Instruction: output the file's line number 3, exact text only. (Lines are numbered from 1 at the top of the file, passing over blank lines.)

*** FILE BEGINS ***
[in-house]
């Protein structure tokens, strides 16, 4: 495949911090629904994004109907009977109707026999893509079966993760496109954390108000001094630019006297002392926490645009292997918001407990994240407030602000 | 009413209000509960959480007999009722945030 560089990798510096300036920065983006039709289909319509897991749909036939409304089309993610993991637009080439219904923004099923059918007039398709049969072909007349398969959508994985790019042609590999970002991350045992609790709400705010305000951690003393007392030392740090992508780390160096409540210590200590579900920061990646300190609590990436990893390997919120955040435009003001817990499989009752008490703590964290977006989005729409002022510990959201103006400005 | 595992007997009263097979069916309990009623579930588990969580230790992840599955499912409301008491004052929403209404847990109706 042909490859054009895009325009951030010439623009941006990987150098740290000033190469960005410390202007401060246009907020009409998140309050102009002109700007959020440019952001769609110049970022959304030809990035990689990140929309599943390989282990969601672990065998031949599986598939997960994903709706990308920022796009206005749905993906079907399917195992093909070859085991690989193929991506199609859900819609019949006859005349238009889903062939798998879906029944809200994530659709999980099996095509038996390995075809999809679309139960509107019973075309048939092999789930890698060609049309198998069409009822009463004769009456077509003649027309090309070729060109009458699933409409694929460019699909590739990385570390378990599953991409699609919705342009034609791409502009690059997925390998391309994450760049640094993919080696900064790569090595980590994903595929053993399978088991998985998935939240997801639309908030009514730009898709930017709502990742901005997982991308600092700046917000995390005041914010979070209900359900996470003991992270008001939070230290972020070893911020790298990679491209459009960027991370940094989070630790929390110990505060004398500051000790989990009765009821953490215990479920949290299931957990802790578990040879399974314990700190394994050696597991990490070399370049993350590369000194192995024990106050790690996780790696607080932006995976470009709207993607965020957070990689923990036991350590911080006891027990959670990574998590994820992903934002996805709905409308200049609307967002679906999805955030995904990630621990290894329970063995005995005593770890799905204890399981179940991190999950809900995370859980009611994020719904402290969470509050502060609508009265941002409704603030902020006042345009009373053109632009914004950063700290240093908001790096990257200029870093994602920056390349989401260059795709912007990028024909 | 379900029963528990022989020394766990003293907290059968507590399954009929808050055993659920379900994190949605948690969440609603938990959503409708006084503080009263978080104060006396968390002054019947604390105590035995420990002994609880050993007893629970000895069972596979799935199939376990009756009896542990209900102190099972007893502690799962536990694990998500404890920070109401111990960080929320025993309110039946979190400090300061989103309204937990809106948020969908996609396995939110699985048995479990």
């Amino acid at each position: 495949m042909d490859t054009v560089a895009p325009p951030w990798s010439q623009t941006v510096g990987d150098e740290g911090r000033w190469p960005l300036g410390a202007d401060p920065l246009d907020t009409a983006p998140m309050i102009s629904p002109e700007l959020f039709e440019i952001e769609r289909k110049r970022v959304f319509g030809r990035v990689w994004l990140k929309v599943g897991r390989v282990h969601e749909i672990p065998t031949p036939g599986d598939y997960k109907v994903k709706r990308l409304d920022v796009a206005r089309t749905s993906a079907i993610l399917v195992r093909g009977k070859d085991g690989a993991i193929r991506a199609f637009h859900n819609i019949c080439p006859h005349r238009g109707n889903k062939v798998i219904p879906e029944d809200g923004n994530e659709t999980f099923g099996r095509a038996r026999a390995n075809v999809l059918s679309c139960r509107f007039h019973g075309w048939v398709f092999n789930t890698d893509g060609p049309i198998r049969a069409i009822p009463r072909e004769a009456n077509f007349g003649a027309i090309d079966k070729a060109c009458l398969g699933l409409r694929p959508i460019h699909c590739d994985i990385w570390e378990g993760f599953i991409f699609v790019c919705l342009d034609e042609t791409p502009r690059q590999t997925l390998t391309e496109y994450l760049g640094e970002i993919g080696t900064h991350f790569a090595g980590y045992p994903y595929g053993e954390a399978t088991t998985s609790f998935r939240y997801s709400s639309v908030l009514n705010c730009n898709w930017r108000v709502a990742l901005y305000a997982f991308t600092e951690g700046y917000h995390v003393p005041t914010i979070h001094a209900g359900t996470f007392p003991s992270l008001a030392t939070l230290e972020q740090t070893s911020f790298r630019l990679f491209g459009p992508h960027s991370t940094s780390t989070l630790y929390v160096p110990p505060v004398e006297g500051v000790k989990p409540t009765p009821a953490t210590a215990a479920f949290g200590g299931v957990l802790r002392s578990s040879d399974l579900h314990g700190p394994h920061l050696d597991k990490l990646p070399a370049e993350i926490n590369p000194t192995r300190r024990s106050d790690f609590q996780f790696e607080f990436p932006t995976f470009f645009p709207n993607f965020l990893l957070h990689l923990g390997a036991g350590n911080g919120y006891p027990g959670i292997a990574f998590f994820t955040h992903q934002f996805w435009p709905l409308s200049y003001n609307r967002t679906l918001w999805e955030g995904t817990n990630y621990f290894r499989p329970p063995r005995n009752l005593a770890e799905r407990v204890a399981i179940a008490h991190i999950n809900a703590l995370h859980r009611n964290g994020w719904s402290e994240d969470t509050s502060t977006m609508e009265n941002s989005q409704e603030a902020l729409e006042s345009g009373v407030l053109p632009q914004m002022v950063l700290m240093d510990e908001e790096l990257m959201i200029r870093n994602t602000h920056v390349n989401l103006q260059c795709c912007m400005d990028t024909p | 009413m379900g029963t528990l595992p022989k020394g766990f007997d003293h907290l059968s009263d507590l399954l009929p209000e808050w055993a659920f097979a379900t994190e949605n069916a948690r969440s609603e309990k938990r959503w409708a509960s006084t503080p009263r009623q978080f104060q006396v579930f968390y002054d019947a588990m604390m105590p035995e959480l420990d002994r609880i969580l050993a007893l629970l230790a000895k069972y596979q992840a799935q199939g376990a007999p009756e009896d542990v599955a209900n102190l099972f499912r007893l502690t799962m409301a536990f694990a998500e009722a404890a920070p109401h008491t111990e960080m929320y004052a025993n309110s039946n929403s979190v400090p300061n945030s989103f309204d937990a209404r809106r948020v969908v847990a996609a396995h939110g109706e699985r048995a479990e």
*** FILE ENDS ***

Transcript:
């Amino acid at each position: 495949m042909d490859t054009v560089a895009p325009p951030w990798s010439q623009t941006v510096g990987d150098e740290g911090r000033w190469p960005l300036g410390a202007d401060p920065l246009d907020t009409a983006p998140m309050i102009s629904p002109e700007l959020f039709e440019i952001e769609r289909k110049r970022v959304f319509g030809r990035v990689w994004l990140k929309v599943g897991r390989v282990h969601e749909i672990p065998t031949p036939g599986d598939y997960k109907v994903k709706r990308l409304d920022v796009a206005r089309t749905s993906a079907i993610l399917v195992r093909g009977k070859d085991g690989a993991i193929r991506a199609f637009h859900n819609i019949c080439p006859h005349r238009g109707n889903k062939v798998i219904p879906e029944d809200g923004n994530e659709t999980f099923g099996r095509a038996r026999a390995n075809v999809l059918s679309c139960r509107f007039h019973g075309w048939v398709f092999n789930t890698d893509g060609p049309i198998r049969a069409i009822p009463r072909e004769a009456n077509f007349g003649a027309i090309d079966k070729a060109c009458l398969g699933l409409r694929p959508i460019h699909c590739d994985i990385w570390e378990g993760f599953i991409f699609v790019c919705l342009d034609e042609t791409p502009r690059q590999t997925l390998t391309e496109y994450l760049g640094e970002i993919g080696t900064h991350f790569a090595g980590y045992p994903y595929g053993e954390a399978t088991t998985s609790f998935r939240y997801s709400s639309v908030l009514n705010c730009n898709w930017r108000v709502a990742l901005y305000a997982f991308t600092e951690g700046y917000h995390v003393p005041t914010i979070h001094a209900g359900t996470f007392p003991s992270l008001a030392t939070l230290e972020q740090t070893s911020f790298r630019l990679f491209g459009p992508h960027s991370t940094s780390t989070l630790y929390v160096p110990p505060v004398e006297g500051v000790k989990p409540t009765p009821a953490t210590a215990a479920f949290g200590g299931v957990l802790r002392s578990s040879d399974l579900h314990g700190p394994h920061l050696d597991k990490l990646p070399a370049e993350i926490n590369p000194t192995r300190r024990s106050d790690f609590q996780f790696e607080f990436p932006t995976f470009f645009p709207n993607f965020l990893l957070h990689l923990g390997a036991g350590n911080g919120y006891p027990g959670i292997a990574f998590f994820t955040h992903q934002f996805w435009p709905l409308s200049y003001n609307r967002t679906l918001w999805e955030g995904t817990n990630y621990f290894r499989p329970p063995r005995n009752l005593a770890e799905r407990v204890a399981i179940a008490h991190i999950n809900a703590l995370h859980r009611n964290g994020w719904s402290e994240d969470t509050s502060t977006m609508e009265n941002s989005q409704e603030a902020l729409e006042s345009g009373v407030l053109p632009q914004m002022v950063l700290m240093d510990e908001e790096l990257m959201i200029r870093n994602t602000h920056v390349n989401l103006q260059c795709c912007m400005d990028t024909p | 009413m379900g029963t528990l595992p022989k020394g766990f007997d003293h907290l059968s009263d507590l399954l009929p209000e808050w055993a659920f097979a379900t994190e949605n069916a948690r969440s609603e309990k938990r959503w409708a509960s006084t503080p009263r009623q978080f104060q006396v579930f968390y002054d019947a588990m604390m105590p035995e959480l420990d002994r609880i969580l050993a007893l629970l230790a000895k069972y596979q992840a799935q199939g376990a007999p009756e009896d542990v599955a209900n102190l099972f499912r007893l502690t799962m409301a536990f694990a998500e009722a404890a920070p109401h008491t111990e960080m929320y004052a025993n309110s039946n929403s979190v400090p300061n945030s989103f309204d937990a209404r809106r948020v969908v847990a996609a396995h939110g109706e699985r048995a479990e």